Thursday, August 19, 2004

The First Lady's Crystal Ball

I had no idea our first lady could see the future. Mrs. Bush imprecated supporters of stem cell research at the Pennsylvania Medical Society last week. Said she, "but I know that embryonic stem cell research is very preliminary right now and the implication that cures for Alzheimer's are around the corner is just not right and it's really not fair to people who are watching a loved one suffer with this disease."

For the record, the first lady is not a doctor, a biologist or any capacity a legitimate authority on the matter. So the only way that she could possibly know that a cure isn’t “just around the corner” (a phrase that can mean anything from a few days to a decade) is if she knows when it will happen.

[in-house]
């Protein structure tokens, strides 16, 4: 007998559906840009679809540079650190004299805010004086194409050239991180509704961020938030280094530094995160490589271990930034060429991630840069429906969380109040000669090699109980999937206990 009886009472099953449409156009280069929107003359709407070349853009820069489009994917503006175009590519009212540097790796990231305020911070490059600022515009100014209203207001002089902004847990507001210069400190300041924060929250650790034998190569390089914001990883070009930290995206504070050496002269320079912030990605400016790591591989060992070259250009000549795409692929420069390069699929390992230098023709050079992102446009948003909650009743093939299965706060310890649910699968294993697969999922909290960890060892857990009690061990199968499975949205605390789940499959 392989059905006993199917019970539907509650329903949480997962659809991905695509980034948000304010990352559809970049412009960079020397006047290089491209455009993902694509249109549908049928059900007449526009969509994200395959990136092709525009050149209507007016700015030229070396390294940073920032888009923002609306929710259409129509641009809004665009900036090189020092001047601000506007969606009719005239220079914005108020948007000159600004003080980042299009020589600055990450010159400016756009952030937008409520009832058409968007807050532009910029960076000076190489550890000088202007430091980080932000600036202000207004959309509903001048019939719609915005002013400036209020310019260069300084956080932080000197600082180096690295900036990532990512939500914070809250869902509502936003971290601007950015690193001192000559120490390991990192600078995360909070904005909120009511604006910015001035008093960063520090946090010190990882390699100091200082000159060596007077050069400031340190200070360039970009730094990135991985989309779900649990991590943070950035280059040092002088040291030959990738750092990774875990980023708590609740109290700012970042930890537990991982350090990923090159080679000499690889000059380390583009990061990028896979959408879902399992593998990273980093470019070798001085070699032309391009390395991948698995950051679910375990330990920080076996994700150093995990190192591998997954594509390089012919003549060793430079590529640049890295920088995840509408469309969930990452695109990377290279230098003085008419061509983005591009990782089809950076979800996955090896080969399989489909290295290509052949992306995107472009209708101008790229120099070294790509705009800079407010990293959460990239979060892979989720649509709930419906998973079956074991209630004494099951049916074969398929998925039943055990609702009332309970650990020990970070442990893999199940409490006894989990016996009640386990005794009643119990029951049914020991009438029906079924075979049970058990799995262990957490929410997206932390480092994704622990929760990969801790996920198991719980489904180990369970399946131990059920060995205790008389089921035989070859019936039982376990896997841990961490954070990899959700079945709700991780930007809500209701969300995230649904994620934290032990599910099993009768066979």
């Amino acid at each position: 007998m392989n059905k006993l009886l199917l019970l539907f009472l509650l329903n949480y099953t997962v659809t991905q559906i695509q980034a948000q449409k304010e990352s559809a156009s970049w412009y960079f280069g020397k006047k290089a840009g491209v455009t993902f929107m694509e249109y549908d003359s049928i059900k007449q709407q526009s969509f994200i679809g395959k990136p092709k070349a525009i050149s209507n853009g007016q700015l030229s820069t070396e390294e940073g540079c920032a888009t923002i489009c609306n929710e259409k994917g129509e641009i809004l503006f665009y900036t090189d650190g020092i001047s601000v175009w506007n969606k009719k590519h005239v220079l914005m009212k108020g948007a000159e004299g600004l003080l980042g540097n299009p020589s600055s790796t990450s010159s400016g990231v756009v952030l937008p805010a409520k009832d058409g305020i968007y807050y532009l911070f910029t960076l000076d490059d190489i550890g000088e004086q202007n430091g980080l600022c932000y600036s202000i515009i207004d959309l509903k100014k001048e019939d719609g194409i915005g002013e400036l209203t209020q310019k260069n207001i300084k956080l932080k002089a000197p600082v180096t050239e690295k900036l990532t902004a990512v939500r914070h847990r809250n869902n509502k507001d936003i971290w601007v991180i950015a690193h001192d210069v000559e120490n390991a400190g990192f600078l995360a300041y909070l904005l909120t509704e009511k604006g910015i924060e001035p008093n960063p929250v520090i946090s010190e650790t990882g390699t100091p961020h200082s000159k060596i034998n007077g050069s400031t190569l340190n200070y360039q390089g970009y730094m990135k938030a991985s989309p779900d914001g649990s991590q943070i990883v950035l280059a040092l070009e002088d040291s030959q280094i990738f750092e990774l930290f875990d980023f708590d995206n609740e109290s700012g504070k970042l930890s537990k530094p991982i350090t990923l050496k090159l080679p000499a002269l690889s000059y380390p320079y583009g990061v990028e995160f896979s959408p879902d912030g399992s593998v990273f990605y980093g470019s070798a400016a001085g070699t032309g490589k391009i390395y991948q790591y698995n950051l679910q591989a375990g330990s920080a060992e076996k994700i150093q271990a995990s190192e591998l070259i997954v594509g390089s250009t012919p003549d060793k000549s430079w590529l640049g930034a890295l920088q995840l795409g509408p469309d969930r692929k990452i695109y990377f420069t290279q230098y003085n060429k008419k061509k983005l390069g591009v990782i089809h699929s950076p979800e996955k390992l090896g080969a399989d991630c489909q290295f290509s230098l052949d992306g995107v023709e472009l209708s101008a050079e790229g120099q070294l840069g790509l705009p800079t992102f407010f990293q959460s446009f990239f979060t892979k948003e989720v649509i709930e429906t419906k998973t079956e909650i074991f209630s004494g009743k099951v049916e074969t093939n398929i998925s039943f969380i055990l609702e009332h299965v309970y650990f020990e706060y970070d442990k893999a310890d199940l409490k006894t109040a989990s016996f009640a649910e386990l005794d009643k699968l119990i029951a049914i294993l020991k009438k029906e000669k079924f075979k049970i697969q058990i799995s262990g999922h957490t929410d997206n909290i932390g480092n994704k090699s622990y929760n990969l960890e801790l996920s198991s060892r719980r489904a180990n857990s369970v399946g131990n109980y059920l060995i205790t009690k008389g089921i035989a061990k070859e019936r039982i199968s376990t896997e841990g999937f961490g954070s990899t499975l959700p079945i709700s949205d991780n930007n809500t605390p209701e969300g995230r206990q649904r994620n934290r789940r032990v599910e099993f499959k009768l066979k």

People, especially politicians, like to pretend they are the utmost authority on everything. That’s why depending on them for research allocation (or almost any allocation) is inherently dangerous. One administration thinks an idea is golden, so they fund it. Then the funding gutted in favor of something else in the next administration. Then it’s re-packaged in yet another administration. Laura Bush’s comment, which was a response against the 58 senators requesting the President to endorse removing stem cell research barriers, demonstrates why research should be done by individuals and private firms. When governments use everyone’s money, it gives anyone the chance to bring up whatever argument they want.

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